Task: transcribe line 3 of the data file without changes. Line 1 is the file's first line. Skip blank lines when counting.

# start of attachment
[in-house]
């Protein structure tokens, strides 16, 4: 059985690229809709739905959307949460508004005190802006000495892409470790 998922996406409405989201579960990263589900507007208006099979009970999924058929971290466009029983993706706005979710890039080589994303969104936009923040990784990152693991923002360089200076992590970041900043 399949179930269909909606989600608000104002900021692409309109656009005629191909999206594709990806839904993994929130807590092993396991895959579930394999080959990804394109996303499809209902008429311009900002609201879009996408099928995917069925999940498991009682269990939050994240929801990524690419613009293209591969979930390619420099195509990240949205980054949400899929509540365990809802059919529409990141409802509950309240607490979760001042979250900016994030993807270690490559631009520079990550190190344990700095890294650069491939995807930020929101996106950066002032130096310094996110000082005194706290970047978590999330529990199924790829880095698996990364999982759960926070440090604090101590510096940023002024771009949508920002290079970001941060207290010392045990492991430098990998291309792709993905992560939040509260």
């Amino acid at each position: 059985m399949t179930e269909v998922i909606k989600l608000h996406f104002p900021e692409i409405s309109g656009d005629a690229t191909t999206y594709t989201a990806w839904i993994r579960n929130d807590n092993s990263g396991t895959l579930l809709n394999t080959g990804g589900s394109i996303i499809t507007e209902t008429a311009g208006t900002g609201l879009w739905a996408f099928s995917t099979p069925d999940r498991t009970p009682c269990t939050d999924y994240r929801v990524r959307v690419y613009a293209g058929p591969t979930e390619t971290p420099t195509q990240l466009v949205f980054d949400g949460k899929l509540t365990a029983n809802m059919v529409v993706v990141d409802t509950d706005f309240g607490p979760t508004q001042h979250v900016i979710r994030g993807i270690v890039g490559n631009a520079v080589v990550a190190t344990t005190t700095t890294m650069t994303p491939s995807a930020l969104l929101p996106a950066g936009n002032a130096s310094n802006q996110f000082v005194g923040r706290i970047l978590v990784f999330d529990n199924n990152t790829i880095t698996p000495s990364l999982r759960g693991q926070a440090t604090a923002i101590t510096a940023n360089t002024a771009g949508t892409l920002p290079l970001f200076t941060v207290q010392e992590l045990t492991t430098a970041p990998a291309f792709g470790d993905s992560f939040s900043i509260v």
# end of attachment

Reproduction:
């Amino acid at each position: 059985m399949t179930e269909v998922i909606k989600l608000h996406f104002p900021e692409i409405s309109g656009d005629a690229t191909t999206y594709t989201a990806w839904i993994r579960n929130d807590n092993s990263g396991t895959l579930l809709n394999t080959g990804g589900s394109i996303i499809t507007e209902t008429a311009g208006t900002g609201l879009w739905a996408f099928s995917t099979p069925d999940r498991t009970p009682c269990t939050d999924y994240r929801v990524r959307v690419y613009a293209g058929p591969t979930e390619t971290p420099t195509q990240l466009v949205f980054d949400g949460k899929l509540t365990a029983n809802m059919v529409v993706v990141d409802t509950d706005f309240g607490p979760t508004q001042h979250v900016i979710r994030g993807i270690v890039g490559n631009a520079v080589v990550a190190t344990t005190t700095t890294m650069t994303p491939s995807a930020l969104l929101p996106a950066g936009n002032a130096s310094n802006q996110f000082v005194g923040r706290i970047l978590v990784f999330d529990n199924n990152t790829i880095t698996p000495s990364l999982r759960g693991q926070a440090t604090a923002i101590t510096a940023n360089t002024a771009g949508t892409l920002p290079l970001f200076t941060v207290q010392e992590l045990t492991t430098a970041p990998a291309f792709g470790d993905s992560f939040s900043i509260v």